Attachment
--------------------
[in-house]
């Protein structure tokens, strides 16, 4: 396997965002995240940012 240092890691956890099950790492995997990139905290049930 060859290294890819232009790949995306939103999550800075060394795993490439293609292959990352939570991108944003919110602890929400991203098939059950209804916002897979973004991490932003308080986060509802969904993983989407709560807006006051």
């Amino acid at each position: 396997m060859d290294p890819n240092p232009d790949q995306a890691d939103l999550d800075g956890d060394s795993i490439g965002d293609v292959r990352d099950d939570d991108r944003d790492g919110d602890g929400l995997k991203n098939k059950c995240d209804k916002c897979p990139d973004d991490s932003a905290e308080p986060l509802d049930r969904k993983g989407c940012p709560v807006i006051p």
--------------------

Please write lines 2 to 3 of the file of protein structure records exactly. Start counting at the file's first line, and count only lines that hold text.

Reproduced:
């Protein structure tokens, strides 16, 4: 396997965002995240940012 240092890691956890099950790492995997990139905290049930 060859290294890819232009790949995306939103999550800075060394795993490439293609292959990352939570991108944003919110602890929400991203098939059950209804916002897979973004991490932003308080986060509802969904993983989407709560807006006051």
């Amino acid at each position: 396997m060859d290294p890819n240092p232009d790949q995306a890691d939103l999550d800075g956890d060394s795993i490439g965002d293609v292959r990352d099950d939570d991108r944003d790492g919110d602890g929400l995997k991203n098939k059950c995240d209804k916002c897979p990139d973004d991490s932003a905290e308080p986060l509802d049930r969904k993983g989407c940012p709560v807006i006051p």